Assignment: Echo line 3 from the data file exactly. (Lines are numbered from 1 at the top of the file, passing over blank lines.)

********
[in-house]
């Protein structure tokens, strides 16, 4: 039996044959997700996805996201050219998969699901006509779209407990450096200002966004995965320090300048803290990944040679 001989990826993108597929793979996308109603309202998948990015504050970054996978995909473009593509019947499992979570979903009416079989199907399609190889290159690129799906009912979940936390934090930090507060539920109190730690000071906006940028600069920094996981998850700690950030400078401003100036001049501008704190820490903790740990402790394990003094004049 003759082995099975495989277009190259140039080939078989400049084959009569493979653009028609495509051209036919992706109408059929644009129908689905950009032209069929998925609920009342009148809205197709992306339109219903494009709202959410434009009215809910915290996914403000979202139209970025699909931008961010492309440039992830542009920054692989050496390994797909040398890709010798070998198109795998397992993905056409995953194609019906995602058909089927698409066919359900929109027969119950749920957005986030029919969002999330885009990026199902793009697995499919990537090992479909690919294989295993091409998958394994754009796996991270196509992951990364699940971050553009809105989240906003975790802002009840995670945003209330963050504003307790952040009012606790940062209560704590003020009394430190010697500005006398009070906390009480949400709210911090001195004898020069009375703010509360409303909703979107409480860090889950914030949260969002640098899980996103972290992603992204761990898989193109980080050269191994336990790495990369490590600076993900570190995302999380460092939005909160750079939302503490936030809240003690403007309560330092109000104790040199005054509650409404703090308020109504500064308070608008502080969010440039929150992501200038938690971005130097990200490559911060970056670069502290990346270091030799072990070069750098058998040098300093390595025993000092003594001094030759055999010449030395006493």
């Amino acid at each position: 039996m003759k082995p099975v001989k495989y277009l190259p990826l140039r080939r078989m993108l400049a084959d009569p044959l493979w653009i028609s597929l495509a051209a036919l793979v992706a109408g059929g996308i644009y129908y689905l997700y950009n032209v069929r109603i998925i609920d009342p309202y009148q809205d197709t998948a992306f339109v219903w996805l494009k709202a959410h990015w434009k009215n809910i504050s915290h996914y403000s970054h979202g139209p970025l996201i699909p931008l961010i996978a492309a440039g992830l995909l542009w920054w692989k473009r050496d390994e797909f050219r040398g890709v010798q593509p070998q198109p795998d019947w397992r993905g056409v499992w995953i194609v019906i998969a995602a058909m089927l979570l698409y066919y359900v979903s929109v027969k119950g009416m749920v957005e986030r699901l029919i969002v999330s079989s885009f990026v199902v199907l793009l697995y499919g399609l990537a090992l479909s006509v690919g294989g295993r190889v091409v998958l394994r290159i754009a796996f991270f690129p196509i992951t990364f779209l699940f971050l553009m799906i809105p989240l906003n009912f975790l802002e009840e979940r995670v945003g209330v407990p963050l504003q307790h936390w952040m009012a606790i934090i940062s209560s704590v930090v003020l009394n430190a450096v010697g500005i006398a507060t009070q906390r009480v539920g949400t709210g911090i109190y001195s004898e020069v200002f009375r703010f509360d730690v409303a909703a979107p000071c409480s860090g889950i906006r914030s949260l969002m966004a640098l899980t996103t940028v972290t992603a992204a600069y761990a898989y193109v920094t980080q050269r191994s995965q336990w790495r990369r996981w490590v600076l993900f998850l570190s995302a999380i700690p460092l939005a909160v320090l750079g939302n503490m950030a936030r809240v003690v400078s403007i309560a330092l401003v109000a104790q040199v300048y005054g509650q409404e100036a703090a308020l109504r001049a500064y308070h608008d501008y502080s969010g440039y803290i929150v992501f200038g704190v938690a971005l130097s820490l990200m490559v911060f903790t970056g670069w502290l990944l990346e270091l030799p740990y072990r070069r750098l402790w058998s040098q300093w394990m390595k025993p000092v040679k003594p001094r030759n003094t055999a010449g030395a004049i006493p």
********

């Amino acid at each position: 039996m003759k082995p099975v001989k495989y277009l190259p990826l140039r080939r078989m993108l400049a084959d009569p044959l493979w653009i028609s597929l495509a051209a036919l793979v992706a109408g059929g996308i644009y129908y689905l997700y950009n032209v069929r109603i998925i609920d009342p309202y009148q809205d197709t998948a992306f339109v219903w996805l494009k709202a959410h990015w434009k009215n809910i504050s915290h996914y403000s970054h979202g139209p970025l996201i699909p931008l961010i996978a492309a440039g992830l995909l542009w920054w692989k473009r050496d390994e797909f050219r040398g890709v010798q593509p070998q198109p795998d019947w397992r993905g056409v499992w995953i194609v019906i998969a995602a058909m089927l979570l698409y066919y359900v979903s929109v027969k119950g009416m749920v957005e986030r699901l029919i969002v999330s079989s885009f990026v199902v199907l793009l697995y499919g399609l990537a090992l479909s006509v690919g294989g295993r190889v091409v998958l394994r290159i754009a796996f991270f690129p196509i992951t990364f779209l699940f971050l553009m799906i809105p989240l906003n009912f975790l802002e009840e979940r995670v945003g209330v407990p963050l504003q307790h936390w952040m009012a606790i934090i940062s209560s704590v930090v003020l009394n430190a450096v010697g500005i006398a507060t009070q906390r009480v539920g949400t709210g911090i109190y001195s004898e020069v200002f009375r703010f509360d730690v409303a909703a979107p000071c409480s860090g889950i906006r914030s949260l969002m966004a640098l899980t996103t940028v972290t992603a992204a600069y761990a898989y193109v920094t980080q050269r191994s995965q336990w790495r990369r996981w490590v600076l993900f998850l570190s995302a999380i700690p460092l939005a909160v320090l750079g939302n503490m950030a936030r809240v003690v400078s403007i309560a330092l401003v109000a104790q040199v300048y005054g509650q409404e100036a703090a308020l109504r001049a500064y308070h608008d501008y502080s969010g440039y803290i929150v992501f200038g704190v938690a971005l130097s820490l990200m490559v911060f903790t970056g670069w502290l990944l990346e270091l030799p740990y072990r070069r750098l402790w058998s040098q300093w394990m390595k025993p000092v040679k003594p001094r030759n003094t055999a010449g030395a004049i006493p």